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Mesopotamia - Board Game Box Shot


| Published: 2005

Several thousand years ago, clans of people began settling in Mesopotamia.

Now you can lead one of these clans, exploring unknown areas, building huts to live in, and creating cult centers to collect the valuable and desired Mana.At the same time, all the players must work together to build a magnificent temple for the god Marduk. Each clan brings their offerings to this mighty temple, hoping to earn the blessings and protection of the deity.

The highest rewards will come to the leader who brings all of his people's offerings to the temple first. Can you lead your people to their rightful place in the eyes of the god Baal?

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“All Hail Marduk!!!”

Players choose a color (red, yellow, blue, green) and represent an ancient Mesopotamian tribe trying to earn the favor of the deity, Marduk. Players will be erecting huts, building holy places, adding to the temple, collecting resources, exploring new lands, partaking in baby making, and offering goods to Marduk. The first player to get all of their offering tokens to the temple wins.

Game Play:
At the beginning of the game, players set up what the starting board will be, with the temple space, beginning resources, and starting locations for players’ pieces. Each player starts with one hut and three tribe pieces on the board. In each players’ reserve, they will have 5 tribes, 4 huts, 3 holy place markers, and their 4 offering tokens. Players also set their mana scales to their starting positions. During a players turn, they will move their tribe, conduct actions, and gain mana. Each player can move their tribe a total of 5 tiles, dividing these spaces among any number of tribe pieces. The only tiles tribes cannot move onto or through are volcano tiles. As tribes move, they can pick up and carry resources (wood from forest tiles, stone from quarry tiles), steal resources from an opposing tribe, help build the temple by bringing stone to the temple tile, make an offering by bringing an offering token to the temple, and discover new lands. Picking up and stealing resources is simple with you placing the wood or stone on top of your tribe and moving on your way. When you help build the temple you get one mana and the maximum mana you can have goes up by one. When you make an offering, you flip the token over and have to pay the amount of mana shown on it (2, 4, 6, or 7). If you can’t pay the required mana, you don’t make the offering and return their tribe to a tile adjacent to the temple. When your tribe goes to move off of the existing tiles, they discover new lands by flipping over a tile from a face-down stack (much like Wrede’s other game, Carcassonne). After moving, players can conduct one of the following actions; build a hut, erect a holy place, make a baby, or draw one card. Huts can only be built on plains tiles, and require two tribe pieces and a piece of wood to be present on the same tile. After the hut is constructed, the player takes one of their offering tokens at random and places it under the hut to possibly be picked up later by one of their tribe. Holy sites also can only be built on plains tiles. These require stone instead of wood but still need two tribe pieces on the same tile. Once finished, tribe pieces can stop at holy places so that players gain mana. So players have access to more tribe pieces to move around the board and conduct tasks, players can get a couple of existing tribe pieces together at a hut and make a baby. You can even do this with multiple pairs of tribe pieces at a single hut (must be some sort of inn). The new tribe is place on the same tile where its parents conceived and can be used on later turns. The last option of drawing a card is self explanatory. Cards grant players a number of benefits, some of which are having twins when growing their population, taking mana from an opponent, or peeking at and changing new tiles when discovering new lands. Play will continue with players moving their tribes, collecting resources, and conducting necessary actions until one player has delivered all of the offering tokens. The first to deliver all offerings wins the game and the blessing of glorious Marduk.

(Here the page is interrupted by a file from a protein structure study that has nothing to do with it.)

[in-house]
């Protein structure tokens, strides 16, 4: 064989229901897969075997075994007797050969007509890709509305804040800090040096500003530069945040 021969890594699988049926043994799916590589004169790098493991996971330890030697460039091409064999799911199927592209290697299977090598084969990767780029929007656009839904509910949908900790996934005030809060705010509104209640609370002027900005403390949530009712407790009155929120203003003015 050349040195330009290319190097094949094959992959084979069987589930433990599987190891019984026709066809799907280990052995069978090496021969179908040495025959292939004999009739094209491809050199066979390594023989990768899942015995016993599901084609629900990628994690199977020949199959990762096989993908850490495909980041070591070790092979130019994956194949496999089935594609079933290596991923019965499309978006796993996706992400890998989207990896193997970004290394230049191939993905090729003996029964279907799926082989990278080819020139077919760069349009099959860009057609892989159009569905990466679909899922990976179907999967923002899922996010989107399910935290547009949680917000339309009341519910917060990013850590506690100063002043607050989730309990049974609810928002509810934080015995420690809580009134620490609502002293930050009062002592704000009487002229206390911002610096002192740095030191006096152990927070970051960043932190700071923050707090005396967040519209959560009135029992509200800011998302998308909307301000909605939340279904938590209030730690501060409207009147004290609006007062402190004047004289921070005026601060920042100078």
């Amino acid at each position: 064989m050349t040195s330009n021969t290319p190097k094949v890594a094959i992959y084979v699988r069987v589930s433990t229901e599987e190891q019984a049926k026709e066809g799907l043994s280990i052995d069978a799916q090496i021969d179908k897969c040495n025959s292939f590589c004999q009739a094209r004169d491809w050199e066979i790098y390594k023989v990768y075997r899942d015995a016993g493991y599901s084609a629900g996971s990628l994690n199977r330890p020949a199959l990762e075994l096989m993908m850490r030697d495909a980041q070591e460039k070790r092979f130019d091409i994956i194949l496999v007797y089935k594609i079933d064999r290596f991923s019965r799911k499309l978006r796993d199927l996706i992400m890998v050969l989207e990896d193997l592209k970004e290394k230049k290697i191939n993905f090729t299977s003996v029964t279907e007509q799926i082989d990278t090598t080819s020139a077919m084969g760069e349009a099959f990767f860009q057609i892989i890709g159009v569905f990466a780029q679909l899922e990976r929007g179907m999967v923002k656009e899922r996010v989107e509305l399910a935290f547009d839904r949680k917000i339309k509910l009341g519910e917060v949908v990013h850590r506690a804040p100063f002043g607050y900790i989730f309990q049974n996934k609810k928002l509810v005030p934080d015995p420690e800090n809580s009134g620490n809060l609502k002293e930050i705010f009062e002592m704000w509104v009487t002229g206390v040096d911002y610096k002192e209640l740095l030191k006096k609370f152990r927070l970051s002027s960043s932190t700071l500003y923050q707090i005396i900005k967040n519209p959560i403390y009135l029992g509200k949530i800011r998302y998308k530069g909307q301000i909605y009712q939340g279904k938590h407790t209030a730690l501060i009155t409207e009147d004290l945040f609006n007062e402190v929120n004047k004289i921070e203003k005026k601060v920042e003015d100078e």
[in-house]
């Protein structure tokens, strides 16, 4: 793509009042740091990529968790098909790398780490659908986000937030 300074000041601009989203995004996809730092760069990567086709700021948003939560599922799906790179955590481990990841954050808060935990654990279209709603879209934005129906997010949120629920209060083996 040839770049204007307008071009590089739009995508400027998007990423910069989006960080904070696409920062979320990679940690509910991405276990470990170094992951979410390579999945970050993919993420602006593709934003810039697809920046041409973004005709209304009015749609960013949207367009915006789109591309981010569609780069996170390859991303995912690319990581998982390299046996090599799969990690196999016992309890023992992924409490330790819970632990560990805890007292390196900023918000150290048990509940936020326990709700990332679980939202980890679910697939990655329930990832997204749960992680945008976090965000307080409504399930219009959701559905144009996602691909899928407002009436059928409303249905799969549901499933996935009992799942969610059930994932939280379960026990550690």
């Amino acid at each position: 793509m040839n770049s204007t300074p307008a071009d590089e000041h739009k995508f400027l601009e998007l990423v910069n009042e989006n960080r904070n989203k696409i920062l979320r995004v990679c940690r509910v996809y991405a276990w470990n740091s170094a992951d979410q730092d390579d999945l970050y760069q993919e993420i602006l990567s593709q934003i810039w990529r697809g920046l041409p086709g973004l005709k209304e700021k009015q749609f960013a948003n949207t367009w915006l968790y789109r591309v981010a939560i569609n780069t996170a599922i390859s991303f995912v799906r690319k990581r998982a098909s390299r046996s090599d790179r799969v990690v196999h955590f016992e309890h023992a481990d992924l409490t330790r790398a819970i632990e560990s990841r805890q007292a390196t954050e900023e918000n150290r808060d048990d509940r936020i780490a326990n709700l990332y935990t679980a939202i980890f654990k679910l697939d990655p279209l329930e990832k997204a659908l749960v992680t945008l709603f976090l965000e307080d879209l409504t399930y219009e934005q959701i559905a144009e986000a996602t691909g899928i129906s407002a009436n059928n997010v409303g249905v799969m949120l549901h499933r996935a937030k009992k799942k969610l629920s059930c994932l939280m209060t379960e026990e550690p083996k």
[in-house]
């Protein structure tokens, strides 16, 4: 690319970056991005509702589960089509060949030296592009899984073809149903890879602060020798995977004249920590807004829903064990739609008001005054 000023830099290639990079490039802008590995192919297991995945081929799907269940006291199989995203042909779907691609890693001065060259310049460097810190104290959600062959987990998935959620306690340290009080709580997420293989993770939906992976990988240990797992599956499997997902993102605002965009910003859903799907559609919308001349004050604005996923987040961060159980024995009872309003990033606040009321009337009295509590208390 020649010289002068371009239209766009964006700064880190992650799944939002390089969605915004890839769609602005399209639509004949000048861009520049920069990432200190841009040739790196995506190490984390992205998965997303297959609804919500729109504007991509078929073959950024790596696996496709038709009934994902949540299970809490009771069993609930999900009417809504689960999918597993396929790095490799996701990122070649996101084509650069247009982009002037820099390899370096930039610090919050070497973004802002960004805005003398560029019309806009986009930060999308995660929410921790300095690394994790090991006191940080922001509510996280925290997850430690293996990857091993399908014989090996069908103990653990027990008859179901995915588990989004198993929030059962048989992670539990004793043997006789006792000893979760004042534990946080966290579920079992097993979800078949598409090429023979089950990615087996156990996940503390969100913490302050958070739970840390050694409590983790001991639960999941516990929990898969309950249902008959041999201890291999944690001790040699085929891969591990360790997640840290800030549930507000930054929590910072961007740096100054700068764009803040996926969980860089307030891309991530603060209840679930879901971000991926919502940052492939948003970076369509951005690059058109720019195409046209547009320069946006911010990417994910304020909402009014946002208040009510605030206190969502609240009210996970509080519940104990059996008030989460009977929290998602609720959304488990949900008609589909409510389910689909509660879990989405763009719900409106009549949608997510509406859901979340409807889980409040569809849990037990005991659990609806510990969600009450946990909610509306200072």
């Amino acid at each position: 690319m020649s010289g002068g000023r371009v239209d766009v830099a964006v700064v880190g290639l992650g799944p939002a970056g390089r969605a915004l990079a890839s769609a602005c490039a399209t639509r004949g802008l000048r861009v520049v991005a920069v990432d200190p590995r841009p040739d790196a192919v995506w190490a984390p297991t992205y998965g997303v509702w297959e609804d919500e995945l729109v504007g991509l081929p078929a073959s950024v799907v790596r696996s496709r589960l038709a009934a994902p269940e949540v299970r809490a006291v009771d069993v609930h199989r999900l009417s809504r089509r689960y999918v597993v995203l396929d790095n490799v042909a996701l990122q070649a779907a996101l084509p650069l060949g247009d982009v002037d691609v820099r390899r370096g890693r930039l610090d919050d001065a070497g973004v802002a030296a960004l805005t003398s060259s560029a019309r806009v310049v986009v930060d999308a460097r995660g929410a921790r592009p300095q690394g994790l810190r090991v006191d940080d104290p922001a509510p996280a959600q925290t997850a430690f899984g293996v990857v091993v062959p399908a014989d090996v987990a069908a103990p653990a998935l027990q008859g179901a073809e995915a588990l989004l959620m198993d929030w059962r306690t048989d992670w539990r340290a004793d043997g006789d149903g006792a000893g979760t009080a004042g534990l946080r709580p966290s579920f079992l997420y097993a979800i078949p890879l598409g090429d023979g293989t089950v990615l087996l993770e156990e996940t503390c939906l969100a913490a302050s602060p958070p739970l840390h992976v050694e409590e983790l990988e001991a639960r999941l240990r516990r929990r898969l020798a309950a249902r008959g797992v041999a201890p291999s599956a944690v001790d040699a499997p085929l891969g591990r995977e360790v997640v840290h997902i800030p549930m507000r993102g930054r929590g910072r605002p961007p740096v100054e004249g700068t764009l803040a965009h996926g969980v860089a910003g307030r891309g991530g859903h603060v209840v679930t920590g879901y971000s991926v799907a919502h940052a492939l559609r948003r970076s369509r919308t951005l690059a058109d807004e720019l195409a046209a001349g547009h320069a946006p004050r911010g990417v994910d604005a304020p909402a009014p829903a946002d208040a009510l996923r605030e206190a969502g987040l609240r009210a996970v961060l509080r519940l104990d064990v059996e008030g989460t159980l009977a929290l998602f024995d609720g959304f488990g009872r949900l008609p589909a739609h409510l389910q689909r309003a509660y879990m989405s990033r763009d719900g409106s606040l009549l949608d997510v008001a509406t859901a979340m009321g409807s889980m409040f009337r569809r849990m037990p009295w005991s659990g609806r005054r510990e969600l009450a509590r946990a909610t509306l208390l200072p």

My Thoughts:
I really enjoy Wrede’s games (especially Carcassonne). The random flipping of face-down tiles from a stack to form the board makes no two games alike. With their being a lot of options and actions that players can take during their turn, players strategies will be different each game and will evolve as gameplay unfolds. The number of things going on is hard to wrap ones head around at first and frequent checks to the rules will be made during your first play through or two but for the most part they are fairly intuitive and logical. I’d never heard about this game until I stumbled upon it, and I am glad that I picked it up when I did.

~Large amount of replay since new tiles are drawn at random and the cards you draw during play will affect your decisions.
~The components are great. Real wood and real stones are used for the resources. Nice thick tiles with good art.
~After you remember all of the stuff you can do on your turn, it’s easy to play.

~Doesn’t do anything new or original. Uses a combination of mechanics that are, by themselves, done better in other games
~A bit pricey, although the components are great. I luckily picked this up on the cheap at GenCon.

I do really like this game. It plays well and has a historic theme I really like. When I opened the box and saw real rocks for the stone resources I was amazed. The rules are not difficult and the gameplay leads itself to many different strategies.


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